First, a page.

What's next for the CFPB in light of the Noel Canning decision?

What's next for the CFPB in light of the Noel Canning decision? | Norton Rose Fulbright

January 29, 2013 | By Keith Martin in Washington, DC

A recent Federal appellate decision poses potentially far-reaching consequences for financial services regulation in the U.S., with the efficacy of the Federal government's top consumer finance authority hanging in the balance.

On Friday, January 25, the D.C. Circuit Court of Appeals (Noel Canning v. NLRB, case no. 12-1115) invalidated President Obama's January 2012 appointments of three National Labor Relations Board members.  Finding the President's use of the Constitution's "recess appointments" clause defective, the court essentially voided ab initio the three members' service on the NLRB, with the result that the NLRB had no quorum during most of 2012.  Thus the D.C. Circuit implicitly invalidated a year's worth of actions by that body.

As has been widely reported, the Noel Canning decision further clouds the President's recess appointment of Richard Cordray as director of the Consumer Financial Protection Bureau.  Such appointment was announced at about same time as the NLRB designees and is similarly being challenged on Constitutional grounds.  (See State National Bank of Big Spring, Texas, et al. v. Geithner, et al., D.C. Dist. Court, No. 1:12-cv-01032-esh).  If the Cordray appointment meets the same fate as that of the NLRB members, what would this mean for the CFPB?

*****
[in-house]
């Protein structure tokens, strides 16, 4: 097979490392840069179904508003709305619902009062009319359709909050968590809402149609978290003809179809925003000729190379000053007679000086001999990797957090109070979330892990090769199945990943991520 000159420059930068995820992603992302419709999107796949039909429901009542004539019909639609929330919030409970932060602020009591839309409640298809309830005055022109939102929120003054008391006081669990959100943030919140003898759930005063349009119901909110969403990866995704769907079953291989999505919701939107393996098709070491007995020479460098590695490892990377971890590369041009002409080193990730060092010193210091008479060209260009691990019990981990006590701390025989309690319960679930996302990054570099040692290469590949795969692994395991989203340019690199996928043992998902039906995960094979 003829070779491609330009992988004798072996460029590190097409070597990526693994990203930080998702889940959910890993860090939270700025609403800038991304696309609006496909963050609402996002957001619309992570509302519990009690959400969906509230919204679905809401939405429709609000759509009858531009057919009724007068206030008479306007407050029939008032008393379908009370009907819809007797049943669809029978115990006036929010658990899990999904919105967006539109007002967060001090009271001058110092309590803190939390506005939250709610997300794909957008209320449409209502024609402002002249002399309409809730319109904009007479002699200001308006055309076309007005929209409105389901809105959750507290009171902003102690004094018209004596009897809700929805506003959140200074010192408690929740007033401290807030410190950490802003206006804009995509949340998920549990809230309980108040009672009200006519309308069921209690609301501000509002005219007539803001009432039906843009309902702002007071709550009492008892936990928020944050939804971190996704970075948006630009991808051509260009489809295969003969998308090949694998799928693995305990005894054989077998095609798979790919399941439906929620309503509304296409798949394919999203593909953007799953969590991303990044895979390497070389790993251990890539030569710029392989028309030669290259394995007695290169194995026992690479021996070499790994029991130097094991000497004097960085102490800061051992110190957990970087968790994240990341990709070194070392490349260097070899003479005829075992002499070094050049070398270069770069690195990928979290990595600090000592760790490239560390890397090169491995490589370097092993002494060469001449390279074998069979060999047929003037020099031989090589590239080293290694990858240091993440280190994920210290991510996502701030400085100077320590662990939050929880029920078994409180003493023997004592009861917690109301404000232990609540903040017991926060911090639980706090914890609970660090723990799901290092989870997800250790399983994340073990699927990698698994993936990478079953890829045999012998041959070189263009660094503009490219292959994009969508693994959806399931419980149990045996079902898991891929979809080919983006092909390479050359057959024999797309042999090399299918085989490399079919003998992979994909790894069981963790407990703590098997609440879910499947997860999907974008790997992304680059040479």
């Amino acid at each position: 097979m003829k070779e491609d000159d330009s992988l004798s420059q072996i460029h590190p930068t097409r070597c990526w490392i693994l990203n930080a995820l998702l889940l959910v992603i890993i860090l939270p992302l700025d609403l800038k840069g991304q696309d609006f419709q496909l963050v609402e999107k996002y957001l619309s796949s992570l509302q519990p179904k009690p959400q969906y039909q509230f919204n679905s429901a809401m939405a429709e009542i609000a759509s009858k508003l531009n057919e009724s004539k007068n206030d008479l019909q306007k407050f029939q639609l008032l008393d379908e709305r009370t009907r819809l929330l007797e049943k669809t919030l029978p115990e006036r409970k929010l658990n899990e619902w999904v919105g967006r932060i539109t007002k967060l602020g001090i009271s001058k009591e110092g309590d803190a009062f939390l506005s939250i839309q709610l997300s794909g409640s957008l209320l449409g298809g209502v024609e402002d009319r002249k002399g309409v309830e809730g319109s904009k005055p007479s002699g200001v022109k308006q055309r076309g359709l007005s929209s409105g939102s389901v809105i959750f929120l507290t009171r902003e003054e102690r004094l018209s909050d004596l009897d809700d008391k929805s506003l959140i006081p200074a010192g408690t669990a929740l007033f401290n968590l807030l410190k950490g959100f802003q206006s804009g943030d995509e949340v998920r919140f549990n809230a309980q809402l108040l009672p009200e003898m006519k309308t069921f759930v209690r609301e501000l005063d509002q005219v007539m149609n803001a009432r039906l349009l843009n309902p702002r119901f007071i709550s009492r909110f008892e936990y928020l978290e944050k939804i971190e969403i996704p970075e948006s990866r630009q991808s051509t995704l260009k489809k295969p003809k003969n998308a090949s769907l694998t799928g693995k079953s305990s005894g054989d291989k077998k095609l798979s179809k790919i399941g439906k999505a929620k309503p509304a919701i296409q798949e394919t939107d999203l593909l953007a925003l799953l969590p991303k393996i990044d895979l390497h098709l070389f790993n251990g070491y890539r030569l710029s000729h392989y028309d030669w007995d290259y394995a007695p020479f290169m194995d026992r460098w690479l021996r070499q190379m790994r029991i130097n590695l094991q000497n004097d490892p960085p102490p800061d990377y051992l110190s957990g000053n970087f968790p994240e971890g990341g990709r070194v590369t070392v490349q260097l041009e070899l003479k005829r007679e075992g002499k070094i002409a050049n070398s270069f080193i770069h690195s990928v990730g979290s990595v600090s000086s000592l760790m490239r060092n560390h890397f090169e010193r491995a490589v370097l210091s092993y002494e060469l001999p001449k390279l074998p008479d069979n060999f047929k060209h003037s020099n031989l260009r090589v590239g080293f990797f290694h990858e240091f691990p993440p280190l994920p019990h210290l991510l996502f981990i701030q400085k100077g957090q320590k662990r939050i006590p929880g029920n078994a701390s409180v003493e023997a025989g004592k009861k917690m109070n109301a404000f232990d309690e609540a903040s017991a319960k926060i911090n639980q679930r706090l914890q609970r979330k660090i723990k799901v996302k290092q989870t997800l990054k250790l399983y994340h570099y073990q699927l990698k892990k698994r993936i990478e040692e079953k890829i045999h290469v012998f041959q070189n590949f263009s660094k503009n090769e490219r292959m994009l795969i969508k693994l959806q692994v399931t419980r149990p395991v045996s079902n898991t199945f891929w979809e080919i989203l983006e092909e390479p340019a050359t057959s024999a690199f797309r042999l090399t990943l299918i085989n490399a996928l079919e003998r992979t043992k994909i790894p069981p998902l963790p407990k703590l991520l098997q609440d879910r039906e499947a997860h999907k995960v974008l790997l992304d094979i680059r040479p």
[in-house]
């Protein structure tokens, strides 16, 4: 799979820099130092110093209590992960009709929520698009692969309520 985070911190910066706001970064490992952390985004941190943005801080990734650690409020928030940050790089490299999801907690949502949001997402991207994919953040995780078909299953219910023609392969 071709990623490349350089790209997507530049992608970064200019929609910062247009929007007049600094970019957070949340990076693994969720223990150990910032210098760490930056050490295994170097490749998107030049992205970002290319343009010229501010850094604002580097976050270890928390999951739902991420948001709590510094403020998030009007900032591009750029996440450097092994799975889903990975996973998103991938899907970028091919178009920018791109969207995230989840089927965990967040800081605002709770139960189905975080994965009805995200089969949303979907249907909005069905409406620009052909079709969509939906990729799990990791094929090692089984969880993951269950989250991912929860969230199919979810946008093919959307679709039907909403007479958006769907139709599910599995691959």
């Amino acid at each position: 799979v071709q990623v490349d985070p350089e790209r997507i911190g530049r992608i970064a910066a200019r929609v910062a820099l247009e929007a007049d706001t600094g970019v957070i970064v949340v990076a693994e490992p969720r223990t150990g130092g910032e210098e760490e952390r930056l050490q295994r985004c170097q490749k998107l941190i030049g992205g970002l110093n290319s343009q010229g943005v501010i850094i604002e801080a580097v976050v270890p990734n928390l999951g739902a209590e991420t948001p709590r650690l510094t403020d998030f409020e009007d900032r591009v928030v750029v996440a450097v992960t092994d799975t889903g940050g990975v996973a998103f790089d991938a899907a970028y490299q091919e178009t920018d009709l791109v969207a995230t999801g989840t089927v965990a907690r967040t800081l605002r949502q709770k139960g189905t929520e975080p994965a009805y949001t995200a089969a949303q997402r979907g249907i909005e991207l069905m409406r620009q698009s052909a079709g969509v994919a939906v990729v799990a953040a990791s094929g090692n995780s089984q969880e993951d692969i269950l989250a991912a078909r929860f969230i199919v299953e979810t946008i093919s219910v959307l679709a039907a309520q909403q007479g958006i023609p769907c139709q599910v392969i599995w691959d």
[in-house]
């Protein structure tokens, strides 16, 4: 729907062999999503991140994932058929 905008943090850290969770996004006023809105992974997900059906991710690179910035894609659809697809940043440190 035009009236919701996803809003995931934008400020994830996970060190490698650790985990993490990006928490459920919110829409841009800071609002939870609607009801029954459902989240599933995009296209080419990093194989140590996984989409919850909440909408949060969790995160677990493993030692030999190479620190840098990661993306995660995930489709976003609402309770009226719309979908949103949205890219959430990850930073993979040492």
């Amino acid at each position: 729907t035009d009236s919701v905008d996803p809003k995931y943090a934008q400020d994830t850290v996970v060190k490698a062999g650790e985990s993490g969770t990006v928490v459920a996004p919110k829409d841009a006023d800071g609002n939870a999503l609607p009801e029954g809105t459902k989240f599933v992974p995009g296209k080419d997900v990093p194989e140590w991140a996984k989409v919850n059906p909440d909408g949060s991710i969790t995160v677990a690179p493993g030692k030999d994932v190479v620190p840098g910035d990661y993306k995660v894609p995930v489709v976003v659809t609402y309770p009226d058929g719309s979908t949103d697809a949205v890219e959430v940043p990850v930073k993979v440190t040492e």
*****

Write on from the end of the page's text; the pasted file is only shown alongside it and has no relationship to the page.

One critical difference between the two cases is that the position of Director is a newly created one, and, under the CFPB's enabling statute (The Dodd-Frank Wall Street Reform and Consumer Protection Act, P.L. 111-203), the Secretary of the Treasury has some authority over the CFPB's affairs even in the absence of an initial Director.  However, such authority is not identical to that which a Director would have.  In light of the CFPB's prolific activity under Director Cordray's tenure to date, it is worth considering the possible impact that an invalidation of his appointment would have on financial regulation.

Section 1066(a) of Dodd-Frank provides for the Secretary's interim authority pending the installation of a Director.  "The Secretary is authorized to perform the functions of the [CFPB] under [subtitle F, "Enforcement"] until the Director. . . is confirmed by the Senate. . ."  In the event that Director Cordray's appointment is invalidated pursuant to the holding in Noel Canning, with the result that all of the CFPB's actions taken under his direction are void, it could be argued that at least some of such actions could have been performed by the Treasury Secretary.  It remains to be seen whether any such act can be summarily "ratified" or otherwise cured by the Secretary if the Director is found to lack capacity, or alternatively if there is some de novo effort required to validate the acts which the Secretary must perform or oversee.  Similarly, it is not certain what the retroactive effect would be of any such invalidation and reinstatement/ratification if challenged.